Under the Fire Safety Order 2005, all businesses are required to carry out a fire risk assessment of their premises to ensure that their staff are protected.
The regulation came into force in October 2006 and applies to all non-domestic properties in England and Wales.
It is essential that those responsible for a business premises, whether they are an employer or self-employed, follow the rules to avoid damage to property, injuries or even deaths in their workplace.
Assessments comprise three forms that must be produced whenever an inspecting officer from a local fire authority pays a visit to the premises, otherwise property owners could face hefty fines.
These are the risk assessment itself, an emergency action plan detailing the steps that should be taken if a fire does break out and a fire log book for recording information about fire safety.
First off all, businesses need to appoint a responsible person or persons to arrange the fire risk assessment, identify potential fire hazards and deal with them appropriately.
Hazards include anything that could start a fire, such as heaters or cookers, anything that could burn quickly, like textiles and waste, and anything that could intensify a fire, such as air conditioning units or commercial oxygen supplies.
Where possible, these hazards should be removed or minimised by putting fire safety procedures in place and making sure staff are fully aware of them.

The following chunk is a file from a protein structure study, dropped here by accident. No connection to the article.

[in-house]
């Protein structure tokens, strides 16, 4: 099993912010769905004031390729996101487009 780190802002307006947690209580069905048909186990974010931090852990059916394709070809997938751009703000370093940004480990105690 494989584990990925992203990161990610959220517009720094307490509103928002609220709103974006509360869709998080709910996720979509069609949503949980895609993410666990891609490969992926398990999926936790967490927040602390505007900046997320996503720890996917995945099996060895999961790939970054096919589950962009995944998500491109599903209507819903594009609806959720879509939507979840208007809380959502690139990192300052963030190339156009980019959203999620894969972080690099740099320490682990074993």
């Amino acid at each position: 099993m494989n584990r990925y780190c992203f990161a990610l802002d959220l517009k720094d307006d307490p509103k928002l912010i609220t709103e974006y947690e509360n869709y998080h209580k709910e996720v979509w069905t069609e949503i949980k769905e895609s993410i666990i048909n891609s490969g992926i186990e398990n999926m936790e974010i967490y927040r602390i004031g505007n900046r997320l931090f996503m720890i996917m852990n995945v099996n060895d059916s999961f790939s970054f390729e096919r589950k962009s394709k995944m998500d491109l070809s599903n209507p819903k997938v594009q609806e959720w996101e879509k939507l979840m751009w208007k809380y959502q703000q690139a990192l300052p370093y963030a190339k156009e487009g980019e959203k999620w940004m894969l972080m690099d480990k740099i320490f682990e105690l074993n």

The next step of the assessment is to identify at risk people, such as those working close to the hazards notified, those working in isolated areas and elderly or disabled people.
A plan should then be drawn up to deal with any fires that do occur to ensure staff can be evacuated quickly and calmly via main exits or fire escapes. Floor plans and drawings of the premises can come in particularly handy at this point.
To comply with the regulation, businesses need to have appropriate fire safety equipment, including fully-functional detection and warning systems and fire-fighting equipment.
Alarm systems must be audible to everyone in the building, wherever they are, and there should be one fire extinguisher for every 200 square metres within the premises.
Fire drills need to be carried out on a regular basis to make sure employees are aware of the action to take in an emergency and the results should be recorded in fire log books for future reference.
Training can help these drills go smoothly, so businesses should let all staff know how to evacuate, where to go and who to report to.
They should also be told how to raise alarms, contact emergency services and use extinguishers and other equipment should they come across a fire.
Of course, not all fires start accidentally and businesses may also need to factor the risk of arson into their fire safety plans.
Sound security measures can be one way to prevent attacks on the premises, but property owners should also be vigilant to any suspicious activity happening near the building or in the local area, informing police where necessary.
For small or newly-formed businesses, complying with regulations can feel like an uphill struggle, but the consequences of failing to do so can be severe.
Fortunately there are tools that can help firms by showing them where to start and what to do next. The Fire Risk Assessment Kit from Lawpack contains all the template forms and background information companies will need to carry out risk assessments and log their findings.
Using the Fire Risk Assessment Kit can also enable businesses to reduce the cost of regulatory compliance by eliminating the need for a solicitor.
Posted by Christopher Evans
Published on: August 24, 2010